Wrecks - Sudan - Liveaboard Diving

Blue Belt

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Thought to have been smuggling from Saudi Arabia, the cargo ship Blue Belt missed a passage through the reef and struck Sha’ab Su’adi in December 1977, 50 miles north of Port Sudan. She lies upturned at right angles to the reef her bow is on the sand at 18m and the stern at 70m plus. Loaded with cars, trucks, tractors and spares she’s known locally as the Toyota wreck. Remains of vehicles are scattered on the seabed around the wreck and make for some interesting rummaging.

Umbria

Wingate reef is just 35 minutes out of Port Sudan and is the resting place of the Umbria, arguably the Red Sea’s most photogenic wreck. Scuttled by the Italian crew in 1940, to avoid capture by the British, she was en-route to Calcutta, via Eritrea, with a mixed cargo including over 350,000 bombs. She was also carrying tires, wine and 3 Fiat Lagunas, all of which she took to the bottom with her.

This 150m wreck lies at a max 40m over on her port side, her starboard side just breaking the surface. The funnel & mast have long since collapsed and life rafts are scattered on the seabed around her. An initial investigation can be done by snorkel, as there’s little current. The hull and handrails are heavily encrusted and the holds are open and easily entered. The starboard propeller is intact and clear of the bottom so makes for an excellent photo opportunity at 18m. Spanish Dancers, crabs, lobsters and small octopus have made their homes here and sharks are often seen prowling in open water.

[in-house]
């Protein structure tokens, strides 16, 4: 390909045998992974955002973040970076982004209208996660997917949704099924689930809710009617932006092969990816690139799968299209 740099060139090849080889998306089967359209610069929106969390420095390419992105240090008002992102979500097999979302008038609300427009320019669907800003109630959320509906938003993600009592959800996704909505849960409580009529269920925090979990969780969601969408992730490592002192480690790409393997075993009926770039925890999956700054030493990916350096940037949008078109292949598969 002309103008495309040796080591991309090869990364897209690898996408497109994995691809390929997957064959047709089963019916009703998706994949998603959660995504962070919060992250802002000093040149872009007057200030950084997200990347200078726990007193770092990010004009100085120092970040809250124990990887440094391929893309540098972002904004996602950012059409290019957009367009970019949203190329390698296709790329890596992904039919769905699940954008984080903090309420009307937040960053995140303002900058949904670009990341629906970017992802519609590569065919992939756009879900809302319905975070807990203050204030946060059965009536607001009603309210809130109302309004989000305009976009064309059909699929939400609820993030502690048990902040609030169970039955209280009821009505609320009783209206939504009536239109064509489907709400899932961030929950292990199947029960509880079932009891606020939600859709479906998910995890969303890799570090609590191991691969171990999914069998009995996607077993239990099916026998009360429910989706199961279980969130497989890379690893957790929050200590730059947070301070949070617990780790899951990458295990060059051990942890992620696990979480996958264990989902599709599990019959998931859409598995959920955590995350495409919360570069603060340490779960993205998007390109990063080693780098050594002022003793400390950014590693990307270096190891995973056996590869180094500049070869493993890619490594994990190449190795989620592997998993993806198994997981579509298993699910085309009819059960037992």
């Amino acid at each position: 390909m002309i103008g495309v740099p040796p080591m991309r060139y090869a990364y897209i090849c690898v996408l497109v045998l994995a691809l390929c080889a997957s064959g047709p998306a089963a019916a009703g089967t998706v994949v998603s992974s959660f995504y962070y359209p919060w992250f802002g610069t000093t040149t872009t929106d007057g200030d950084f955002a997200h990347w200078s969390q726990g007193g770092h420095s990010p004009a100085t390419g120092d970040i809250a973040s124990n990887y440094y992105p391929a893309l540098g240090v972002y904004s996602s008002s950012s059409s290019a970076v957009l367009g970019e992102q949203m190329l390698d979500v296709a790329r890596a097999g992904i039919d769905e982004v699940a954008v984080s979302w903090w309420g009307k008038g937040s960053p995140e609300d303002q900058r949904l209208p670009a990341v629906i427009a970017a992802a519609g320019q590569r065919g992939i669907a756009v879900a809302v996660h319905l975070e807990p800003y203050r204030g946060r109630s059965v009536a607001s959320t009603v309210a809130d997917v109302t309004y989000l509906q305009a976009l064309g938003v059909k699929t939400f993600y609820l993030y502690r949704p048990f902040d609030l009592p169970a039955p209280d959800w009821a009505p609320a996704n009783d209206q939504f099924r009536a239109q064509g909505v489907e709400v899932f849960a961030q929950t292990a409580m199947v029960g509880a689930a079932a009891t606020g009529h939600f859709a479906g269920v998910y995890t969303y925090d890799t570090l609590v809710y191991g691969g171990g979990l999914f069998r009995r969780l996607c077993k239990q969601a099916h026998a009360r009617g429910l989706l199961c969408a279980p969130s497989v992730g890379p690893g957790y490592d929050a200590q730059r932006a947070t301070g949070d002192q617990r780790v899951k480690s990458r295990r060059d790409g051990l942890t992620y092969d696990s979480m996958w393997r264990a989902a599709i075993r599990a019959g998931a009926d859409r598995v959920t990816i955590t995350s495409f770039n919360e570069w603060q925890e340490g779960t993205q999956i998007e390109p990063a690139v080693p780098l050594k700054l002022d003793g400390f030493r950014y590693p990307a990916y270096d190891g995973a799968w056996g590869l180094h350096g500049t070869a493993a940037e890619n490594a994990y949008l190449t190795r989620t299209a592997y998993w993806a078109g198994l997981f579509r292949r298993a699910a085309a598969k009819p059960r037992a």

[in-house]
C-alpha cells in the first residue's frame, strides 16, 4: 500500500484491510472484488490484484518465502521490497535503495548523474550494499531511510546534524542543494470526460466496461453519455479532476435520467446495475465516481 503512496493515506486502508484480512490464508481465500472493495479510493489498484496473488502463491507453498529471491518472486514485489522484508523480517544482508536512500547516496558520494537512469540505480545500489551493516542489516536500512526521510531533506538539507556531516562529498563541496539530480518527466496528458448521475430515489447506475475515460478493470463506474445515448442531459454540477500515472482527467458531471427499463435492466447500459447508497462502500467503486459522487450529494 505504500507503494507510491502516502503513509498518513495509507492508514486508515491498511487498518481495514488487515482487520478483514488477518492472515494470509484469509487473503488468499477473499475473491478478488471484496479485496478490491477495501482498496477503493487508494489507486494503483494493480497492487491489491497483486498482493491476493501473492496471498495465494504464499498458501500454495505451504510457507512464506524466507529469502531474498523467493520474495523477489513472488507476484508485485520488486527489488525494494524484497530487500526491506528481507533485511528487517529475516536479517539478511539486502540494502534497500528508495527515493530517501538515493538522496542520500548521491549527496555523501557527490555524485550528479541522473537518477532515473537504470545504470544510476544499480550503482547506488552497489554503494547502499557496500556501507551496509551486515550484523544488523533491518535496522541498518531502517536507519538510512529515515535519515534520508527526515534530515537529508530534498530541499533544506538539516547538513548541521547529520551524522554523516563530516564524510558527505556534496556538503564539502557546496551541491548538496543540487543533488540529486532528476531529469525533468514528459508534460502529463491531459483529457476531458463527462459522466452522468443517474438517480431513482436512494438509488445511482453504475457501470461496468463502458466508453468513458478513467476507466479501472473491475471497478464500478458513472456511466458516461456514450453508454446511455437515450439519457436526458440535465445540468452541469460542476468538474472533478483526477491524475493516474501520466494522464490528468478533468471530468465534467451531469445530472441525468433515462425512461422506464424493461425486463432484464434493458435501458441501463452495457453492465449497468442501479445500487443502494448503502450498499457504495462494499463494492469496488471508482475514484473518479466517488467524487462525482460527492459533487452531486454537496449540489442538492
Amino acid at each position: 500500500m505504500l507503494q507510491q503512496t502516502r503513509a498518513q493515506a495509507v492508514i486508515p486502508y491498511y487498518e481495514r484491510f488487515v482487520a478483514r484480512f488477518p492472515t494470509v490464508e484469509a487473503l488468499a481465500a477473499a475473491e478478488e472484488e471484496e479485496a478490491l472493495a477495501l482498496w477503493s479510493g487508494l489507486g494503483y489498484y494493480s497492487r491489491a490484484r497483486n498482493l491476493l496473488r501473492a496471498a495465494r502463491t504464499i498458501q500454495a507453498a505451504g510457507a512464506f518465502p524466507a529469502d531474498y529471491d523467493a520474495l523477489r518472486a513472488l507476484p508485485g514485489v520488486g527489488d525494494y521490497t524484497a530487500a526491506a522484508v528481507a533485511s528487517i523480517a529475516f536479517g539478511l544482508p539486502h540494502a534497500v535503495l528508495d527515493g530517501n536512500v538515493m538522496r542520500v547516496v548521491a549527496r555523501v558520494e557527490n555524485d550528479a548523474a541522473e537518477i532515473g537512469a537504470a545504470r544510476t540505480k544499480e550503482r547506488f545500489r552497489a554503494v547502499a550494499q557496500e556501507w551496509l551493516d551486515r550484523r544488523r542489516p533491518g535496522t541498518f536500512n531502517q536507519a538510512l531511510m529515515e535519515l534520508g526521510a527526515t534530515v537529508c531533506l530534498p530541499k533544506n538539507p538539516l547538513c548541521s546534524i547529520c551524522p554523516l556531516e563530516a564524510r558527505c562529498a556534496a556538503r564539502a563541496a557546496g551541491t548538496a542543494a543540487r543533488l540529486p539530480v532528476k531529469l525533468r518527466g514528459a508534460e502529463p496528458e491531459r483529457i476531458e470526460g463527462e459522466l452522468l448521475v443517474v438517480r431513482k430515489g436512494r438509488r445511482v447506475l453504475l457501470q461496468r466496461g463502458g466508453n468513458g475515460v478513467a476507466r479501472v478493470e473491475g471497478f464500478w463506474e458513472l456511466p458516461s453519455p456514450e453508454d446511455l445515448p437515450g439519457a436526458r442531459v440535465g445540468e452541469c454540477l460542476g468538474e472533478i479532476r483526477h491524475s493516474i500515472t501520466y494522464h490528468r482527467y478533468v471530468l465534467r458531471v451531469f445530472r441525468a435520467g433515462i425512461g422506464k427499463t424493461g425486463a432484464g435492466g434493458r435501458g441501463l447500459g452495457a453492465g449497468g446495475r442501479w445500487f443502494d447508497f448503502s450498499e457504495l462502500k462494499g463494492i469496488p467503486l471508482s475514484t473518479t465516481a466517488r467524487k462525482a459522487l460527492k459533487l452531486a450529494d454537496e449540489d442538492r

Conshelf II

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In 1963, Jacques Cousteau ran his Conshelf II Underwater Living experiments on Sha´ab Rumi reef, as captured on the film Le Monde Sans Soleil (The world without Sun), and five men spent a month living underwater. Forty years on you can still swim amongst the remains of his village. Just a dark shadow from the boat, once underwater you begin to make out an onion-shaped structure standing on three legs. This is the submarine´s steel hangar. Still airtight, divers bubbles have created an airpocket inside.

Other debris includes the remains of the tool shed, the Aquarium and a shark cage all now delicately encrusted with corals. This dive is a shallow dive along the western wall of the reef. Apart from the historically interesting remains of the Precontinent the reef itself is absolutely stunning with every conceivable coral species fighting for a foothold on the narrow ledge.

 
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